Are current market valuations justified?
With stock prices falling, Indian markets have become cheaper. But does that make them more attractive?
Valuations of the CNX 500 index, as measured by price-to-book value, have indeed declined steeply in five years. They have dropped from 5.5 times to barely 2 times. Over the last five years, the ratio has been at 2.6 times.
But at this discount, are Indian stocks a good ‘buy’?
The return on equity, or the profit generated on every rupee of capital invested in Indian companies, has steadily declined over four years.
The return on equity (ROE) of the companies in the CNX 500 has fallen from 23 per cent in March 2008 to just 15.5 per cent by March 2012.
Lower shareholder returns, which is what a falling ROE implies, suggest that investors should pay less in terms of valuation multiples for these companies. But that is not all; profit growth for Indian companies has slowed in the last four years.
Yet, current stock valuations imply a high earnings growth — similar to what they were indicating during the market peaks. This indicates that there is a possibility of more downside to the broader market.
If one is keen to make long-term investments, one has to scout for stocks with attractive valuations that have bucked the trend of falling ROEs.
Behind falling ROEs
To analyse trends in ROE, we started out with 2007-08 numbers, a year of strong growth and high valuations for India Inc.
With that as the starting point, ROEs for CNX 500 companies (excluding banks and finance companies) have tumbled from 24.2 to 15 per cent.
A break-down of numbers shows that much of the decline in ROEs of companies (excluding finance companies and banks) was due to the fall in net profit margin. Moderation in leverage, that is, higher use of equity funding than debt, also diluted ROEs.
The net profit margin of CNX 500 companies declined from 11 per cent to 6.6 per cent over four years. While operating profit margins also suffered some dent due to higher raw material costs, higher fixed costs substantially reduced net profit margins.
Rise in depreciation is indicative of companies adding to fixed assets. But, earnings haven’t kept pace with growth in assets.
Interest costs alone have risen at a 30 per cent CAGR during the last four years though companies managed to reduce their dependence on debt for funding needs.
Consequently, the annual growth of 18 per cent in net sales couldn’t translate into a robust growth in profits. Net profit growth during the four-year period was at a modest 4 per cent.
The decline in ROE, however, wasn’t uniform. Over two-thirds of the companies have witnessed decline in ROEs over the four-year period. Some sectors fared worse than others. Construction, realty, capital goods and telecom sector witnessed higher rate of decline in ROE.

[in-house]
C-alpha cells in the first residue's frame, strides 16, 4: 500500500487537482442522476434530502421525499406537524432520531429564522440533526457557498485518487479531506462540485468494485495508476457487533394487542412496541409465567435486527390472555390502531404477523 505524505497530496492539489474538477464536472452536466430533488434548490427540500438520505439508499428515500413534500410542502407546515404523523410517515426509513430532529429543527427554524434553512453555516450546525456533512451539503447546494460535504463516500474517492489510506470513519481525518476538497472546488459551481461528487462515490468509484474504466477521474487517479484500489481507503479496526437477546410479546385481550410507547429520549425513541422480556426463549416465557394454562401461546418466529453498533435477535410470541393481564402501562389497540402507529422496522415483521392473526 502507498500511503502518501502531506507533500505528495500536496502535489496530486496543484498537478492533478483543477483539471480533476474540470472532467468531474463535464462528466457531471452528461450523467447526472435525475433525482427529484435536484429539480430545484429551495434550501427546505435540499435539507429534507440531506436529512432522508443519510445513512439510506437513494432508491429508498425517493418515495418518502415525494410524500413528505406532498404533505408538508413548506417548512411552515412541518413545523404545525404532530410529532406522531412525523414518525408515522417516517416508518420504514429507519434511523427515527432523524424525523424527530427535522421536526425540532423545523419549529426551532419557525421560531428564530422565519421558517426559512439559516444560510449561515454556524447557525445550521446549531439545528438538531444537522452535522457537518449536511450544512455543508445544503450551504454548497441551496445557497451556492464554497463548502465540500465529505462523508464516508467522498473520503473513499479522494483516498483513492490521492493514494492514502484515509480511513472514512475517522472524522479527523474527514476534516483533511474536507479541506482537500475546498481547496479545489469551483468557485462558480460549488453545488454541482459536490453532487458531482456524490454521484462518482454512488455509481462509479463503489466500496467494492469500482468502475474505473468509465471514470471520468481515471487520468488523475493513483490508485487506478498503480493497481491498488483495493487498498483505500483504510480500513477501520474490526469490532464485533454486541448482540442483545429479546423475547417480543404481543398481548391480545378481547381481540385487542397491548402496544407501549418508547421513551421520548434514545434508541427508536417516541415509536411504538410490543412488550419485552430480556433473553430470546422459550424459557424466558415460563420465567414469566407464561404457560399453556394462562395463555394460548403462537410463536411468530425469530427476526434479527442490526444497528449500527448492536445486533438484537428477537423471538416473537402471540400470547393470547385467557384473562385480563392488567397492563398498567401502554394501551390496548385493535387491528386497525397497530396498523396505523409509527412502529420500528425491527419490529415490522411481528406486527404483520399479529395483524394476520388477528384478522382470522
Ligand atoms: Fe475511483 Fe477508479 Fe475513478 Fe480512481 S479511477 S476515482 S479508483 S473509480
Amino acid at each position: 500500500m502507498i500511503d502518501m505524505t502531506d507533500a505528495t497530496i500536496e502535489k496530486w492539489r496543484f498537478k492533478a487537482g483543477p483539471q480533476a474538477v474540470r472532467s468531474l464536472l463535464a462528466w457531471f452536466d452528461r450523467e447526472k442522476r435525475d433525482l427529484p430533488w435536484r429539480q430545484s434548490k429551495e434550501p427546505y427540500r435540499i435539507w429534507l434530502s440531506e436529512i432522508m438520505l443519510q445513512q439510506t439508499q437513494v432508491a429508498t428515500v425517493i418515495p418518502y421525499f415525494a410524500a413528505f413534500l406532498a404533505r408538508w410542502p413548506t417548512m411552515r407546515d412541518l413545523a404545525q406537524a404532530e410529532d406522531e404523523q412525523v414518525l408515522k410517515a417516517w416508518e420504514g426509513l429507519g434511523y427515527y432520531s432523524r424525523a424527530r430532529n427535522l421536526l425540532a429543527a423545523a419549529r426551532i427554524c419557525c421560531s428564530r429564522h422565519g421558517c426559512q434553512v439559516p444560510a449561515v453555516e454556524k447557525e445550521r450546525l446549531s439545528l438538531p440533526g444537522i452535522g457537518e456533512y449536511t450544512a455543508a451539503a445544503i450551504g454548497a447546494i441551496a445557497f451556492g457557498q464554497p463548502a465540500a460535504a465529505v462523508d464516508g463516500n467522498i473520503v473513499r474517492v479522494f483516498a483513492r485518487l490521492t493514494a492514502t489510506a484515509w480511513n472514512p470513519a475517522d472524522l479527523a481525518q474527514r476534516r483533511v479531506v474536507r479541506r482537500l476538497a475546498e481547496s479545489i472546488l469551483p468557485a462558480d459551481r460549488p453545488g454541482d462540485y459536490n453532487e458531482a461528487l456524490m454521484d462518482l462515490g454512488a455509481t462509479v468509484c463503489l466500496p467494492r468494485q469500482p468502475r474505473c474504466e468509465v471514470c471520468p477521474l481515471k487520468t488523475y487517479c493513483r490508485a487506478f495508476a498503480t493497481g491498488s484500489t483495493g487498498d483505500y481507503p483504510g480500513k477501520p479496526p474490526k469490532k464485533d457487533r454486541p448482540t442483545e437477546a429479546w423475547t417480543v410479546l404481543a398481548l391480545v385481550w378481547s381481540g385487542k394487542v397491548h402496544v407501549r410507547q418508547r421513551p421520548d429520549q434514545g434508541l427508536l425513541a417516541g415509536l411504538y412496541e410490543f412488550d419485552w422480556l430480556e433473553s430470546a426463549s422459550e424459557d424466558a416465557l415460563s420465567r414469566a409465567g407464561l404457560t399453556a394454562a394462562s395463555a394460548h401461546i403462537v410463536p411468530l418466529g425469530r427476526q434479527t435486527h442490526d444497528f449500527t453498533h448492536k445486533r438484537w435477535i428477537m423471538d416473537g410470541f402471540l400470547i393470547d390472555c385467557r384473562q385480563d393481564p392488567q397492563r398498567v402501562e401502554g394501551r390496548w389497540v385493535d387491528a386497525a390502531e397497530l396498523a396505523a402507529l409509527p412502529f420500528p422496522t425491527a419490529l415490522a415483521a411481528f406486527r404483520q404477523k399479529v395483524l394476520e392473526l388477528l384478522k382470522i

But banking and finance companies, a few of the mid-tier IT companies and auto companies actually witnessed improvement in ROEs.
DLF, JSW Energy, Tata Steel, Idea Cellular and Unitech were some large-cap companies that saw their ROE decline sharply.
Of this, companies in sectors such as hotel, shipping, steel, capital goods and realty were amongst the ones that witnessed significant fall in their profitability due to fall in net margins.
For instance, the ROE of DLF declined from 67 per cent in 2007-08 to 4.4 per cent in 2011-12 after the net margin of the company declined to 12.4 per cent from 54 per cent.
Similarly, Unitech, HDIL and other realty stocks have also witnessed sharp decline in net margins.
The debt-equity ratio of CNX500 companies declined from 0.72 to 0.57 times in the four-year period. This should have ideally helped ROE.
The equity capital for Indian companies has expanded at twice the rate of debt funds over four years. Retained profits and fresh equity capital helped expansion in equity.
Companies such as Adani Enterprises, Aurobindo Pharma, Bajaj Electrical and Tata Steel are a few companies that have reduced their leverage ratio significantly and have seen moderation in return on equity.
Within the universe, non-finance companies witnessed a decline of ten percentage points in their return on equity. There was only a percentage point decline in ROEs of banking and finance companies.
The ROEs of non-finance companies and finance companies were 14.5 per cent and 15.8 per cent, respectively, for the recently concluded fiscal.
Larger companies as represented by CNX 100 continue to enjoy better ROE than mid-cap companies.
The ROE of large companies (excluding financials) was 16.7 per cent compared with 10 per cent in the case of mid-sized companies.
Higher interest costs were the key reason for mid-sized companies faring worse.
Interestingly, with their ROE at 10 per cent and high borrowing costs, it doesn’t make sense for mid-cap companies to add leverage at this juncture as it may not benefit ROEs.
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